We instinctively think hiking happens in the outdoors, but on this morning’s hike it occurred to me that the experience is actually happening indoors: inside our consciousness. Everything that happens to us on a hike reflects our ability to perceive via sensory organs. We’ve only got five senses; I’ve often wondered how cool the universe must be to beings lucky enough to to have, say, seven or eight.
The limits of perception reminded me that while our consciousness can cleverly guide us through the craziest terrain, not everything we perceive is especially helpful to our hiking lives. The confusions of civilization create a lot of wrong turns.
My best example: My New Year’s resolution was to hike someplace new every weekend. My main motivation seems ludicrous now: I mostly wanted new stuff for my hiking blog, and I wanted more “I was there” dots on my map of North Carolina hikes. But here’s what would happen: I would drive six or more hours each time and spend most of the next day writing up a blog post full of pictures, GPS tracks and other stuff that made it all a huge chore.
This was way too much work for the few hours of admittedly wonderful hiking I was experiencing.
Meanwhile, another consequence of hiking in the mountains was that I felt compelled to join a gym to get in better shape for more rugged hikes. Well, I improved my cardio on a Treadclimber, but I lost those moments of hiking-in-the-woods wonder I experienced in my morning walks in the park across the road.
So this morning I was over at Tanglewood just before sunup and walked out upon a fog-blanketed meadow and said “damn, I’ve never seen it like this before.” As I walked the sun sneaked up behind the trees, revealing the picture I took above. Not the greatest one I ever took, but not bad, considering it didn’t cost me two tanks of gas for a round-trip to the Blue Ridge.
If you’re thinking, “hell, Tom, the only reason I come here is to read those hike write-ups,” well, sorry. I’ll probably keep doing them but it won’t be every week. Monthly maybe.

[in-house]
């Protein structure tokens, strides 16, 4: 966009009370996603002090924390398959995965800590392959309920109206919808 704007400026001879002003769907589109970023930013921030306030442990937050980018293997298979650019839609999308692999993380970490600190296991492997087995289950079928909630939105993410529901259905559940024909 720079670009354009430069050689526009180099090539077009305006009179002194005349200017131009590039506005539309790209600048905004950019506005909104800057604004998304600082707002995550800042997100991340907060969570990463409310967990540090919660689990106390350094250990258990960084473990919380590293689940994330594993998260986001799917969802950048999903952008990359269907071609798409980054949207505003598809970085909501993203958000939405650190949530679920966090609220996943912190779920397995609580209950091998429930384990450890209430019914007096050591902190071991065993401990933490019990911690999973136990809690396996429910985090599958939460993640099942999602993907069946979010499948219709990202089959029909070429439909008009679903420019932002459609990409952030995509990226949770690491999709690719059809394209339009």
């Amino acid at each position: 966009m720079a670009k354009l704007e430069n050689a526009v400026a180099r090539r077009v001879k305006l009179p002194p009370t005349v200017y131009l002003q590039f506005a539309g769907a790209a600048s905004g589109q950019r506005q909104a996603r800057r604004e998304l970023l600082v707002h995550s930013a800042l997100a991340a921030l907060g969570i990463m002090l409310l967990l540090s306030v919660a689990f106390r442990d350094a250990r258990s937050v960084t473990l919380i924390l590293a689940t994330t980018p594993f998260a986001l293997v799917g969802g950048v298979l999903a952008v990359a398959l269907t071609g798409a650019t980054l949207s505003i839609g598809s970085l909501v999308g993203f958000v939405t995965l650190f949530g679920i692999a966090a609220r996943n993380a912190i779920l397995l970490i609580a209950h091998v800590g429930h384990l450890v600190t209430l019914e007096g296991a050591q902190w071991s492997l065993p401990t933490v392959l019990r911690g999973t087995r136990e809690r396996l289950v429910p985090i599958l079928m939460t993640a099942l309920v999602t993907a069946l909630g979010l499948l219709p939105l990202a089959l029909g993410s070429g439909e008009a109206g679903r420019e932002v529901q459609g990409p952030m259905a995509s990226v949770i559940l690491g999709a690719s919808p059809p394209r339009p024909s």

Middle of the Year’s Resolution is to keep it simple: Inspire people to hike.
You can find all you need to know about everyplace worth hiking somewhere on the Internet. But what’s missing is somebody saying “here’s why you need to tune out all the crap and get out there in the woods.”
Perhaps the worst tendency of the Internet is to reward novelty above pretty much everything. If it’s a baby setting her mother’s hair on fire, it’ll be all over the Web; if it’s you finding 30 seconds of clarity on a trail 10 minutes from your back porch, well, sorry, the Web doesn’t give a shit.
But I do.
So here are a few (hopefully) inspirational thoughts:
- So you’ve hiked that same greenway a hundred times and can’t imagine anything interesting ever happening there? Go anyway; concentrate on seeing something you’ve never seen before. Then stop looking. That’s when you’ll see it.
- So you think you can’t hike without $600 worth of fancy gear? Picture in your mind the one place where it doesn’t matter what kind of gear you take. Go there.
- So your hiking club goes too fast and can’t pause to appreciate nature? Start your own club, appoint yourself president, name your cat vice president for membership and hike by yourself.
That’s enough for today; need to save some for future posts.
- Toward building a hiking brain
- Mindful hiking: going with the flow
- 6 ways to get more hikes in your life
- It’s OK to be a day hiker, really
A few of your more recent posts are showing up on my Win 7 box with IE 9 improperly. Opens fine in an older version of FireFox. Basically, the pictures in the left sidebar that are part of Top guides by Two-Heel Drive” are “full size” in IE but are really small in FireFox. Not sure what they are like in ie8. Anyway, just thought I’d pass that along if you care. If not, the site is wonderful, the content great, and I know how to work around the issue! Thanks for all the great info.
Sean: thanks for the heads up.
This post is spot-on, Tom. Great stuff.
There are a few of us out here who also care about those 30-seconds of clarity. Not a lot, but a few. Breaking through the “accumulating I was there dots” barrier is a big deal and a sign of growth, I think. I’ve been transitioning out of that phase for a long time with my own hiking and it feels really good to slow down, drop the “gotta bag that peak!” attitude, and really start to clearly SEE stuff. Of course not everything you see is pleasant, but that’s part of the process, too.
That last bullet point, “hike by yourself”, is the primary sticking point that prevents most people from attaining the state of perception you’ve been talking about in the last few posts. Getting to the point where you can hike alone comfortably without being afraid or bored is something few people ever reach.
Del: Maybe that’s tomorrow’s topic: why group hiking is an illusion.
Sounds like your going all John Muir on us. That’s a good thing. I’m enjoying the posts as always.
I meant to comment on this post yesterday and forgot. I can relate to what you are saying here. Since I am a creative type and a lover of fine art photography I am always looking for a new angle even in the same places! I can walk at the same locale multiple times and see something new every time. Too me it is not always the destination, but the journey. Thanks for sharing your thoughts.
While hiking I love to mull over what I am experiencing that is not “sensory”. How about thoughts? Mood? Keep wandering down that path a ways.
Or focus on a sense. “Smell the roses” has lost its meaning – find it again. I stop, close my eyes, roll a sage leaf under my nose, then open my eyes again to see the world anew.